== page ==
But that is not why I''m writing. I had an experience a few summers ago that I will never forget:
I was working in the yard and had left the outbuilding door open. When I finished, I closed and locked the door. A few days later, I entered the outbuilding for something, and I noticed a few items had fallen from the shelves. Frankly, I was hesitant about entering the building because I thought the upset items might have been caused by a rat or some other animal with an attitude -- I''ve been down that road, and it isn''t a pleasant trip.
The third time I entered the building, I found a dead cat on the floor. The cat had apparently entered the outbuilding to look around and hid when I came back to put my tools away. The cat was emaciated, with one paw up through its collar. For some reason, he had gotten his leg through the collar past his elbow and couldn''t get it back out.
There is no doubt in my mind that this poor cat suffered almost a week without water or food and with temperatures in the building well over 100 degrees. I still get upset now, three years later, when I think of the suffering and horrible death this cat endured. I think M.D. lives in some kind of fantasy world of his own design.
A.T.P, Keyser, WVa Apr 23, 2013
I hope your letter will convince readers who still let their cats roam free to get them used to life indoors and time outdoors only in an enclosed structure or gazebo.
There are breakaway safety collars for dogs and cats who may get out. If the collar gets caught on a branch or fence, or even another animal''s paw or jaw during a fight, it can unsnap. It''s also a good idea to get microchip IDs injected under the skin of your pet.
J.H., Silver Spring, Md
Tags: cat Silver Spring MD
Apr 21, 2013
My son and his family have a great and mild-mannered border terrier who is about 6 years old. My son works out of the home, so, for the most part, he is with the dog most of the time.
During the day, the dog is fine. But in the evening, he becomes anxious and hyper. They try playing with him as a distraction, but it takes a while for him to settle down.
Is this something common in his breed? Any suggestions would be appreciated. This behavior began just recently.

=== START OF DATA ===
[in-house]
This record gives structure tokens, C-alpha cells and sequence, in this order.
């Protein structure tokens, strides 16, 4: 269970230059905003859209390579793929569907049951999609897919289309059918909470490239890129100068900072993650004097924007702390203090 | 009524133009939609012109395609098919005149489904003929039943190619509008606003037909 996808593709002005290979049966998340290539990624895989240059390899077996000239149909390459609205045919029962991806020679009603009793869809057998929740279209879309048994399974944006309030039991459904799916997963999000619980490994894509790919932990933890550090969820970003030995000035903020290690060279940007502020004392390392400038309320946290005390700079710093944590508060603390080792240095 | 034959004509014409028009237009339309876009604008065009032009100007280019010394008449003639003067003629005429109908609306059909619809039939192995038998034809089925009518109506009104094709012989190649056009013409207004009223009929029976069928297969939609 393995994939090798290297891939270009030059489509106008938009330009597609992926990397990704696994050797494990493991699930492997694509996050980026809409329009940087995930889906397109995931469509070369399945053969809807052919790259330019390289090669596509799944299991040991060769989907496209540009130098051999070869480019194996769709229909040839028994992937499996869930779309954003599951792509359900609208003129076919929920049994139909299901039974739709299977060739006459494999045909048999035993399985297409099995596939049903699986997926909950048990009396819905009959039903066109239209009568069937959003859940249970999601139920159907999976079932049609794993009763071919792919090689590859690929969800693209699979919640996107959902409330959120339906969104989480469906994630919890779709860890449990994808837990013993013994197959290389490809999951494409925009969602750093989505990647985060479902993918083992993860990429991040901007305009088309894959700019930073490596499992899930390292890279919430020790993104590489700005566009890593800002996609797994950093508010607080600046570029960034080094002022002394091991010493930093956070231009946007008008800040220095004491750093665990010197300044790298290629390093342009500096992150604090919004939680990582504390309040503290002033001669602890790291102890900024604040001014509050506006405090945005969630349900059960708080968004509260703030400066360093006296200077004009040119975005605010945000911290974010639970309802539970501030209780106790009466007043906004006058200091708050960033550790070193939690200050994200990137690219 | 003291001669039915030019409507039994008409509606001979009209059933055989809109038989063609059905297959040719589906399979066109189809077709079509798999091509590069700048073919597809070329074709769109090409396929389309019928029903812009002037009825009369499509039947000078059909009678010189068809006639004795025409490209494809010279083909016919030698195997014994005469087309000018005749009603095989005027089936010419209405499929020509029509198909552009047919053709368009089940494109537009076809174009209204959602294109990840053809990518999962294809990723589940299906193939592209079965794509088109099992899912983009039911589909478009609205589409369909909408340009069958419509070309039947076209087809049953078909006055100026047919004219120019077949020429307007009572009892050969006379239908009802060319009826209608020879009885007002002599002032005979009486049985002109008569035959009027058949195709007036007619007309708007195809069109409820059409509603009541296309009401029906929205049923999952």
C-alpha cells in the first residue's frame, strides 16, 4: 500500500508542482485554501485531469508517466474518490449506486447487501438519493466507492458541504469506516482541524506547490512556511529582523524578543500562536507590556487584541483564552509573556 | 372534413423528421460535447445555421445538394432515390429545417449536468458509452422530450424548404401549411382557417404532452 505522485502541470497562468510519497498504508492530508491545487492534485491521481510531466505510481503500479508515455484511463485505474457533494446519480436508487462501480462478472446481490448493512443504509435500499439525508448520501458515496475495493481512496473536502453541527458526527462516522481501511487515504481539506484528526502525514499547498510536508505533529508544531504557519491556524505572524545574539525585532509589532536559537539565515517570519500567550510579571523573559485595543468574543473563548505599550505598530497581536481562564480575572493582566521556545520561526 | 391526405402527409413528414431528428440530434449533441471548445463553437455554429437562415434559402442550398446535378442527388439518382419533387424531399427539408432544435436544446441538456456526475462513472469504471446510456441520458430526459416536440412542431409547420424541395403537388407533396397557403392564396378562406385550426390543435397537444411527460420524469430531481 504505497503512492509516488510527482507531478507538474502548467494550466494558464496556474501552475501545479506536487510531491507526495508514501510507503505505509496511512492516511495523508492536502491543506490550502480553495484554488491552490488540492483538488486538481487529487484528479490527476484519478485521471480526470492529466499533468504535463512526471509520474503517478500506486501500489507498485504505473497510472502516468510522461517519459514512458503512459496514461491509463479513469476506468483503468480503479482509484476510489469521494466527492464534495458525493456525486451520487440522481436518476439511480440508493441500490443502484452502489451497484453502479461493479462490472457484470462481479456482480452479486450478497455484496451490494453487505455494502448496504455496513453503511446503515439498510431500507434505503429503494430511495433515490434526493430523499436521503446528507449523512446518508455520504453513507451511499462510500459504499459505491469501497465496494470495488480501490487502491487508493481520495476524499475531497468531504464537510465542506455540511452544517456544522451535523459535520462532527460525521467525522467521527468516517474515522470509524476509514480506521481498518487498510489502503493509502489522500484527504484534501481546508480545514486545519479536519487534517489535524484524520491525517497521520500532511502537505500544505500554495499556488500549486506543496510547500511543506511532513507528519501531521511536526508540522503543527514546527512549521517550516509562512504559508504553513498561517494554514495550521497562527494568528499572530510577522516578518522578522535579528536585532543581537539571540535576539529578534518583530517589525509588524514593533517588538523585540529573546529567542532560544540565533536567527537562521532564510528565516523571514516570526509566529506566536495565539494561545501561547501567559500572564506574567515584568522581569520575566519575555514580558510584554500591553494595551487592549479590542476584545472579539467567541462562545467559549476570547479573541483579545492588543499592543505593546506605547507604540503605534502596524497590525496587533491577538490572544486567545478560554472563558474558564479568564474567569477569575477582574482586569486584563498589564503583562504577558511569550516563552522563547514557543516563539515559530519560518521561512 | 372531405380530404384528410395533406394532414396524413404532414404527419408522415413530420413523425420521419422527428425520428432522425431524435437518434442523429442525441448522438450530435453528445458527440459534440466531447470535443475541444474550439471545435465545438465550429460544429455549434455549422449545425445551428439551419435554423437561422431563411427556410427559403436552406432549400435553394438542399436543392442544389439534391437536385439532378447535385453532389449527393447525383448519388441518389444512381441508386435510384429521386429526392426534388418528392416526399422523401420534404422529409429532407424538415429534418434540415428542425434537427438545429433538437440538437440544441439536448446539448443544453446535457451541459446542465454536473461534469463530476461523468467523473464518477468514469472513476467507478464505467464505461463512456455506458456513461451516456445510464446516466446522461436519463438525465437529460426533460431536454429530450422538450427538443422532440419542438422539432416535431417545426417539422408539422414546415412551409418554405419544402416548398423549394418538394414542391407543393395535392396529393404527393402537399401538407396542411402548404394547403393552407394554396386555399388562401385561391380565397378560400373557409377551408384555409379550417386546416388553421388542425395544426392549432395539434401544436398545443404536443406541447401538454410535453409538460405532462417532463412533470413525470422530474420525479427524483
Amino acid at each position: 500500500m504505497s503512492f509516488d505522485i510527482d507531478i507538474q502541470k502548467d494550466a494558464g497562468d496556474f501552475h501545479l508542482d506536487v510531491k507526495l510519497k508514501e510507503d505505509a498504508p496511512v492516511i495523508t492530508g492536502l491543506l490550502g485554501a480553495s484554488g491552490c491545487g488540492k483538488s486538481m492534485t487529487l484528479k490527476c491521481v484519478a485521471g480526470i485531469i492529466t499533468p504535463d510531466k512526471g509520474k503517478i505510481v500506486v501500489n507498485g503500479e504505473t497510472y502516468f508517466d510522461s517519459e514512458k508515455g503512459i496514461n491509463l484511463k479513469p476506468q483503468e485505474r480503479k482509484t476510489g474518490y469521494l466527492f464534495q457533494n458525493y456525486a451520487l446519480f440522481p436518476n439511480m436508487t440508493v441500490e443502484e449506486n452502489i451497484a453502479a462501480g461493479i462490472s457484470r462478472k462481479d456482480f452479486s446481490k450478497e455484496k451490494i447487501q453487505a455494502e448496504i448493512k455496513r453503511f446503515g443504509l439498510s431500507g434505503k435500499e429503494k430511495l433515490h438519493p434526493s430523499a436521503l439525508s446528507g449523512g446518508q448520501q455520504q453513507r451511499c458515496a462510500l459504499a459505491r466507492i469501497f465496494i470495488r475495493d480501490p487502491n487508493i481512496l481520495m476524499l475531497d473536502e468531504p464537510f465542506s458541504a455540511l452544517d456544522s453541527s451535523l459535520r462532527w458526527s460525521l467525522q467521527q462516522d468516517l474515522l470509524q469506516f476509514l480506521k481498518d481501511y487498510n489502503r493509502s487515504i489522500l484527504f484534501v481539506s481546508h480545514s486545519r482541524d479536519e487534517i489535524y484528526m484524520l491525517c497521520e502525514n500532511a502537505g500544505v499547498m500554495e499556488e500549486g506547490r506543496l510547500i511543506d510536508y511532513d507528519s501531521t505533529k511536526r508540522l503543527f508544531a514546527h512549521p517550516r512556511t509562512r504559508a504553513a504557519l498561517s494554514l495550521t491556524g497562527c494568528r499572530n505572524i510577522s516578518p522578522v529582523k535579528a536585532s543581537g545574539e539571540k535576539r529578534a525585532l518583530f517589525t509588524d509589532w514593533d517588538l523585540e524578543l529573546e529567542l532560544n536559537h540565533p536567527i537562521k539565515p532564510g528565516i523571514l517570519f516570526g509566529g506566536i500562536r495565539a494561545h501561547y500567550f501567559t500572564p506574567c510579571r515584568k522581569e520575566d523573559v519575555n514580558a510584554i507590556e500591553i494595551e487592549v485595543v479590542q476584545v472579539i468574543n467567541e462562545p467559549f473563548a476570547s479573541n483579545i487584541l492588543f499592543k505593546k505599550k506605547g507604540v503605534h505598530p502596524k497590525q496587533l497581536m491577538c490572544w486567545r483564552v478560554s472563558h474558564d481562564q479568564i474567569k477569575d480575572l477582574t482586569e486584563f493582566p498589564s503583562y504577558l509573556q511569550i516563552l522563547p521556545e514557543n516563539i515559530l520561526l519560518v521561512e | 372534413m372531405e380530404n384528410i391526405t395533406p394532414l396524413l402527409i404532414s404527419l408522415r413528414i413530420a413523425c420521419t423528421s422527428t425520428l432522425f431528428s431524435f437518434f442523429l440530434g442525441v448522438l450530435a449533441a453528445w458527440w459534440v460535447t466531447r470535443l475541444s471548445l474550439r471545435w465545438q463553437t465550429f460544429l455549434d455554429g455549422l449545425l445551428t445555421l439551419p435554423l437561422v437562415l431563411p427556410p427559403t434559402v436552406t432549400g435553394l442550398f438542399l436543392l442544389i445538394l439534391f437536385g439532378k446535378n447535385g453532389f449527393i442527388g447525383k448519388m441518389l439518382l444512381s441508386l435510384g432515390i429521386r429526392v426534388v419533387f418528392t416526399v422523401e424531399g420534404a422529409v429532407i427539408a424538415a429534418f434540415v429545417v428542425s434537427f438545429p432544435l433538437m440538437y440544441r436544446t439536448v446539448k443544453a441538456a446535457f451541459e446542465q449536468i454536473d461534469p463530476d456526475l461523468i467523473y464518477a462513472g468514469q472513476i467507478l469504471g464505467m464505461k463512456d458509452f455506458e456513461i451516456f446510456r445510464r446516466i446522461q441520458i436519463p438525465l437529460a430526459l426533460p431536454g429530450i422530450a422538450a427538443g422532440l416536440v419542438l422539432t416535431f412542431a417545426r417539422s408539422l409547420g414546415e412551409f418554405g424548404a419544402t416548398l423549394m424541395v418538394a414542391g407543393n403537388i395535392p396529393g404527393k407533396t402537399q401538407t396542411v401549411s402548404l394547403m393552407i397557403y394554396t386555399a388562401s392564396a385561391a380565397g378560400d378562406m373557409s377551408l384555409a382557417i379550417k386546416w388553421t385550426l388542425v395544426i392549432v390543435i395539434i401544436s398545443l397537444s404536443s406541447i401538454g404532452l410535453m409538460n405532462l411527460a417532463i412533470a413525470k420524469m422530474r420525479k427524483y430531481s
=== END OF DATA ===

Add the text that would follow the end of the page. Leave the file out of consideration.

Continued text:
J.H., Silver Spring, Md Apr 22, 2013
I appreciate your concern for your son''s family dog. I know the breed -- border terriers are great! The dog''s evening anxiety could have a physical or psychological cause.
He may have retinal degeneration or some similar eye problem -- the first symptom is night blindness, which could be causing his behavioral change. A veterinary examination is called for if this is suspected.
Psychological causes include the fear of being abandoned when the family goes out for the evening, some element of post-traumatic stress disorder after an upsetting event one evening during a walk or a family argument, or high-frequency sound from the TV or other entertainment unit upsetting the dog.
Some detective work and a change in the evening routine may help.
S.M.Z., Poughkeepsie, NY
Tags: cat Poughkeepsie NY
Apr 21, 2013
I adopted two cats from a shelter in July. The vet there gave them a clean bill of health. Later, I took them to my own vet and was told the same.
Over time, I noticed that Jay''s "third eyelid" showed more frequently than on any of my previous cats. I went to the Internet and saw that it was a sign of all kinds of problems. I emailed the vet''s office and was told to bring her in. I have not done so yet because I don''t see it as frequently and she shows no other symptoms. My concern is that she has only one good eye, so I would hate for her to lose the other.
Can I safely wait to take her in?
S.M.Z., Poughkeepsie, NY Apr 22, 2013
If I read your letter correctly, you adopted a one-eyed cat from the shelter. I applaud your choice, since most people are repulsed at the sight of "defective" animals. Those who have suffered and had to have a leg amputated or eye removed surely deserve to experience the affection and security of a loving home.
It may be less traumatic for your cat to have a veterinarian come and examine her in your home. Many animal doctors do house calls.
The good eye should be examined, and your cat should be given a full physical. The eye could be affected by a condition called sympathetic opthalmia, triggered by the optic nerve stump in the empty eye socket. This may not be harmful, but an eye examination is advisable since, as you found on the Internet, extrusion of the third eyelid (or nictitating membrane) could be a signal of possible ocular disease.